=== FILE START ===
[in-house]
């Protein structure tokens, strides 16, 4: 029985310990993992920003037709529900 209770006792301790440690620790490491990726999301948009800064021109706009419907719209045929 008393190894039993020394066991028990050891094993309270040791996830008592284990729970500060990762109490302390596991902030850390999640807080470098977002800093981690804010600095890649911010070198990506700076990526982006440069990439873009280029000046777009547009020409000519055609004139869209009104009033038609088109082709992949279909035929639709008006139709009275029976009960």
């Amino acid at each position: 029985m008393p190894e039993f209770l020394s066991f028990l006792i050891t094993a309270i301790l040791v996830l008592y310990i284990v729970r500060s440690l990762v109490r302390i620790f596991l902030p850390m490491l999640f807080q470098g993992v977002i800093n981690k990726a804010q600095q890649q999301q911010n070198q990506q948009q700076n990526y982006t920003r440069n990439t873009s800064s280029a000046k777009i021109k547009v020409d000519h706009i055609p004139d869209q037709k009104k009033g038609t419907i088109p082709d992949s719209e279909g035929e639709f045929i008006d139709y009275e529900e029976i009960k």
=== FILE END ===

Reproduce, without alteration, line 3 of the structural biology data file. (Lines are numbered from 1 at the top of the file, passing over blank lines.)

């Amino acid at each position: 029985m008393p190894e039993f209770l020394s066991f028990l006792i050891t094993a309270i301790l040791v996830l008592y310990i284990v729970r500060s440690l990762v109490r302390i620790f596991l902030p850390m490491l999640f807080q470098g993992v977002i800093n981690k990726a804010q600095q890649q999301q911010n070198q990506q948009q700076n990526y982006t920003r440069n990439t873009s800064s280029a000046k777009i021109k547009v020409d000519h706009i055609p004139d869209q037709k009104k009033g038609t419907i088109p082709d992949s719209e279909g035929e639709f045929i008006d139709y009275e529900e029976i009960k």